Distributor may want exclusivity b/c they have a) high start-up cost at their end, b) they are taking the risk of working through the bugs and market acceptance, or c) the product is hot, and they think they are helping you build the brand.
So consider distributor perspective in negotiating.

From your perspective, you do not want get hand-cuffed. So possibilities are a) time exclusivity, b) volume performance, c) upfront cash for the order for x-months(not a start-up fee), d) easy return policy, e) exclusivity for some, not all, products, f) geographic exclusivity, g) higher discount, h) stretched payment terms, etc. (there are many ways to skin this cat.)

An actual example: few years ago, one start-up company (very advanced WiFi routers) signed, with a large distributor, an exclusive agreement with minimum annual purchase requirement. The distributor did not buy anything during the year. Then he placed an order in December for the minimum quantity and claimed that he had performed as required. The company had no choice but to continue the exclusive contract for the second year. The start-up company had cash flow problems for the whole year and further, had to deliver one year worth of units in a short period. That caused quality problems (and technically their delivery time exceeded that in the contract). The distributor did not place orders in the second year claiming quality issues. This whole thing was a mess. The company had to buy-back the exclusive contract from the distributor for a significant amount.

I think one should make a fair business like agreement rather than getting involved in a lengthy legal contract.

Thomas Roberts
Title: Senior Software Developer
Company: Spearstone, LLC
(Senior Software Developer, Spearstone, LLC) |

What if we delay giving Exclusivity (call it a trial period)....gives us time to verify their marketing methods and trade show performance, and gives them time to "prove" the product is viable and mature.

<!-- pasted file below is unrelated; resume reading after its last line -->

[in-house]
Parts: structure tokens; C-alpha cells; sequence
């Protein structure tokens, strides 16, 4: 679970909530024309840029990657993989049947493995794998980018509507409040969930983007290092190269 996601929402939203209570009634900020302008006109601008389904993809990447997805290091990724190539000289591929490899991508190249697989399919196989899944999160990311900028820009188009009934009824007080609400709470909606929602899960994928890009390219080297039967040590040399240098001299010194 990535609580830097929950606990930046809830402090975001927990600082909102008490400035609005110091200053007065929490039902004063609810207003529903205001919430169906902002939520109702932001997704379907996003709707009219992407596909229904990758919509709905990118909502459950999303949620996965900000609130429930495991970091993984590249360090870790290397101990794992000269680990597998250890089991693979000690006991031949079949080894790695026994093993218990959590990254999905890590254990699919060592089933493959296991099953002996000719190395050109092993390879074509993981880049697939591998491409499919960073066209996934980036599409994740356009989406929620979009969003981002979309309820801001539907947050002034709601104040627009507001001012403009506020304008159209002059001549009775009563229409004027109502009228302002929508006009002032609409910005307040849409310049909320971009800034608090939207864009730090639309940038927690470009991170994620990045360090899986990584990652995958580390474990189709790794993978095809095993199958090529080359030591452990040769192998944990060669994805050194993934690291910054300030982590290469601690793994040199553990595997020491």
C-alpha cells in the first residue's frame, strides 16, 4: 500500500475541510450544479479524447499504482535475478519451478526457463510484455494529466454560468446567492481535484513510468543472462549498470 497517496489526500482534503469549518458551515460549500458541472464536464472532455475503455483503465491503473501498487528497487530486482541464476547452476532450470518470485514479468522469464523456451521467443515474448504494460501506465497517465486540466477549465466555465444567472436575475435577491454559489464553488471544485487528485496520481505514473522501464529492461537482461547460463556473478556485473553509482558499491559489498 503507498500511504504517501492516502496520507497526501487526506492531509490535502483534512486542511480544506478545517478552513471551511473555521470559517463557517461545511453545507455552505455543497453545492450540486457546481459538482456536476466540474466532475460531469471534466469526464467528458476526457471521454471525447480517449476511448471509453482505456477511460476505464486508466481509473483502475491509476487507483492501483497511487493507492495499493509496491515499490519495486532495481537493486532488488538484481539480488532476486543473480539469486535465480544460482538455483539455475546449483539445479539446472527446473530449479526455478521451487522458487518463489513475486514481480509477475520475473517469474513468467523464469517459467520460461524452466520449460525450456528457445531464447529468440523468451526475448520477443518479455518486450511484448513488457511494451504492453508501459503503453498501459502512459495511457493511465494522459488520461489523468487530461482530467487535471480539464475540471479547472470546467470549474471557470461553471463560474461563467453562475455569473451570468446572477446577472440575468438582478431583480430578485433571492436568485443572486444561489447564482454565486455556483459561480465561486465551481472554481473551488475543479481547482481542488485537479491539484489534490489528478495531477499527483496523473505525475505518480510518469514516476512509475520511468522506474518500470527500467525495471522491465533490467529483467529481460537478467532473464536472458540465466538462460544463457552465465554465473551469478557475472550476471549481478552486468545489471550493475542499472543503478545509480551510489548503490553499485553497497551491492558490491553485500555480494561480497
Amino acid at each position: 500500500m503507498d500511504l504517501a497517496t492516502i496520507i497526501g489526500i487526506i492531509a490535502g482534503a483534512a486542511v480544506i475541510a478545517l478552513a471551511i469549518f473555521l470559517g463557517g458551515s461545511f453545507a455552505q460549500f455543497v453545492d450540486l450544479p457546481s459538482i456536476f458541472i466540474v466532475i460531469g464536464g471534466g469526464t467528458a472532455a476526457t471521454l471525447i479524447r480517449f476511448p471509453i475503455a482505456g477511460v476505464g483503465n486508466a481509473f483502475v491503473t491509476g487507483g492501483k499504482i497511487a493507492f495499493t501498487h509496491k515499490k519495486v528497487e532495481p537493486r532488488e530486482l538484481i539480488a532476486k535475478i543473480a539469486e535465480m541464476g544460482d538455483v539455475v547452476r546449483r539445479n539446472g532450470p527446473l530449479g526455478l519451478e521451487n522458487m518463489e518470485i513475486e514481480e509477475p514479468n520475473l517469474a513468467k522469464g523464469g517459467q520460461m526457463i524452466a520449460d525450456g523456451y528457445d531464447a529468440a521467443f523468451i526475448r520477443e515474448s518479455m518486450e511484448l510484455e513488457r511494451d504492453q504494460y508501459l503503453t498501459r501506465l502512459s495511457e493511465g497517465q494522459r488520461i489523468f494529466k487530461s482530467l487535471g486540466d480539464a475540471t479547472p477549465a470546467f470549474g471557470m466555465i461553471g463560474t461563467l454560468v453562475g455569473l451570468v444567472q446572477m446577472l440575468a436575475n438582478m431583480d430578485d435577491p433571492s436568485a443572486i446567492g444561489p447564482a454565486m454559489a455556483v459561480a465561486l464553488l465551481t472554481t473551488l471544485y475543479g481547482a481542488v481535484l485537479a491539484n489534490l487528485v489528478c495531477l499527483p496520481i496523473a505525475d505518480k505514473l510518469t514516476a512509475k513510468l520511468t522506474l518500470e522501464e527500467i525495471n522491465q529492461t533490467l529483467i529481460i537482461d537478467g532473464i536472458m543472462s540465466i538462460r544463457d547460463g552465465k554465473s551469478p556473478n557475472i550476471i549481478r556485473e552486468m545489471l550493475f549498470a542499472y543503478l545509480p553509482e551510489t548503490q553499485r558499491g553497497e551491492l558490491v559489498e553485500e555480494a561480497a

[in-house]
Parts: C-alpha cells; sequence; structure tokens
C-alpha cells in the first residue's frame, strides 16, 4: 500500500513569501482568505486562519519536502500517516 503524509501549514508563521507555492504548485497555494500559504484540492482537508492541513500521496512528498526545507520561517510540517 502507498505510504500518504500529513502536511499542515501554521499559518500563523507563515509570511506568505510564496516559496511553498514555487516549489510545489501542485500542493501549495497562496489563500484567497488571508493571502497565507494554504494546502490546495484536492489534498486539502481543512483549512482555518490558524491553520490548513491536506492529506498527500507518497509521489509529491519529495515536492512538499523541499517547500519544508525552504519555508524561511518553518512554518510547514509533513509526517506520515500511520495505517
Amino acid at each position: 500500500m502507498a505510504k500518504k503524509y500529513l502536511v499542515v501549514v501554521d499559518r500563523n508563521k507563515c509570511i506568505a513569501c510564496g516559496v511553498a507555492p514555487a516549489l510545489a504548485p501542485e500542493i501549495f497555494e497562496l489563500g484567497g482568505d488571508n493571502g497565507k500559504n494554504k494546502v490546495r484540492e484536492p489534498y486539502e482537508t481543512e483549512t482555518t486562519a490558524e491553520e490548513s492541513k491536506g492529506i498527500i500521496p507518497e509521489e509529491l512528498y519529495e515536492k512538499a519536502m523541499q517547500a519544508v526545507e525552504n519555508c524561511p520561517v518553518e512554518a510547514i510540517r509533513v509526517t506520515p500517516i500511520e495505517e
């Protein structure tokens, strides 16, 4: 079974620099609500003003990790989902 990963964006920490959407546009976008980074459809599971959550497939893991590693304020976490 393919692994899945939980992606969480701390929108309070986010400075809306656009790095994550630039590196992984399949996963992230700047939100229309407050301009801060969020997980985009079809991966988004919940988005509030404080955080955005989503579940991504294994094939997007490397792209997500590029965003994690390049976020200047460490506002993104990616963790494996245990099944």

So, we say in the contract, that they pay $xx up front for the purchase of X modules and we state that we will revisit Exclusivity/Pricing, etc. in X months...

Or, we give Exclusivity for 3 months only, then re-evaluate...

EMERSON GALFO
Title: CFO
Company: C-Suite Services
LinkedIn Profile
(CFO, C-Suite Services) |

Thomas,

I reiterate my previous comment. That being said, Here are a few more questions...(that only you can answer)

1. If you are confident that they are reputable and well established, why the need for a "trial period" or "3 month exclusivity"? (Sorry to guide you to a circular logic).

2. What is it that they can do (and do well) that you can't? Is the performance of what they can do (that you can't) time or amount of capital related? << this is a major question for me

3. Is 3 months really enough time? What do you think is the length of your sales cycle? (I know of some products/startups that had their first sale after 6 months of grinding.)

Hopefully my questions will guide you to a better decision. Good luck.

EMERSON GALFO
Title: CFO
Company: C-Suite Services
LinkedIn Profile
(CFO, C-Suite Services) |

What about EARNING their exclusivity. If they hit milestones, you can talk about exclusivity.

Thomas Roberts
Title: Senior Software Developer
Company: Spearstone, LLC
(Senior Software Developer, Spearstone, LLC) |

Emerson,
This is a good idea and I am considering exactly that. In addition, another possibility is to give them exclusivity for 6 mos. This way, it gives us both a trial/demo period to see if there are any major issues in the relationship or market.
All while the product matures and long run costs and pricing become clear.

EMERSON GALFO
Title: CFO
Company: C-Suite Services
LinkedIn Profile
(CFO, C-Suite Services) |

Good luck Thomas. Let me know if I can be of more help. Don't hesitate to reach out through Proformative's message system or through LinkedIn.